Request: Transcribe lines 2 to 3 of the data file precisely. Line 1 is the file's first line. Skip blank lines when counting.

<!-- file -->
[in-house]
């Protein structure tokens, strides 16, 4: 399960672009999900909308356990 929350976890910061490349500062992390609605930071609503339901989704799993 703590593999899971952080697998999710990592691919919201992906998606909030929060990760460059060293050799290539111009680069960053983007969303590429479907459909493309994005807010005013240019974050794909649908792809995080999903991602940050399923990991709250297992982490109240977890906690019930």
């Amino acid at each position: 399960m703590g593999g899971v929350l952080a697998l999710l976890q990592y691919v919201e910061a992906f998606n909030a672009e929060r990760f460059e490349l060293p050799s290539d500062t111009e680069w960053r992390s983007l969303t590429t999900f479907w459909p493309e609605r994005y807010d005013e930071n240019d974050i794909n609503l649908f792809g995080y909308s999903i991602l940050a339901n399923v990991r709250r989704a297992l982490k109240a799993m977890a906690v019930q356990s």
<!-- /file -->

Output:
């Protein structure tokens, strides 16, 4: 399960672009999900909308356990 929350976890910061490349500062992390609605930071609503339901989704799993 703590593999899971952080697998999710990592691919919201992906998606909030929060990760460059060293050799290539111009680069960053983007969303590429479907459909493309994005807010005013240019974050794909649908792809995080999903991602940050399923990991709250297992982490109240977890906690019930």
């Amino acid at each position: 399960m703590g593999g899971v929350l952080a697998l999710l976890q990592y691919v919201e910061a992906f998606n909030a672009e929060r990760f460059e490349l060293p050799s290539d500062t111009e680069w960053r992390s983007l969303t590429t999900f479907w459909p493309e609605r994005y807010d005013e930071n240019d974050i794909n609503l649908f792809g995080y909308s999903i991602l940050a339901n399923v990991r709250r989704a297992l982490k109240a799993m977890a906690v019930q356990s």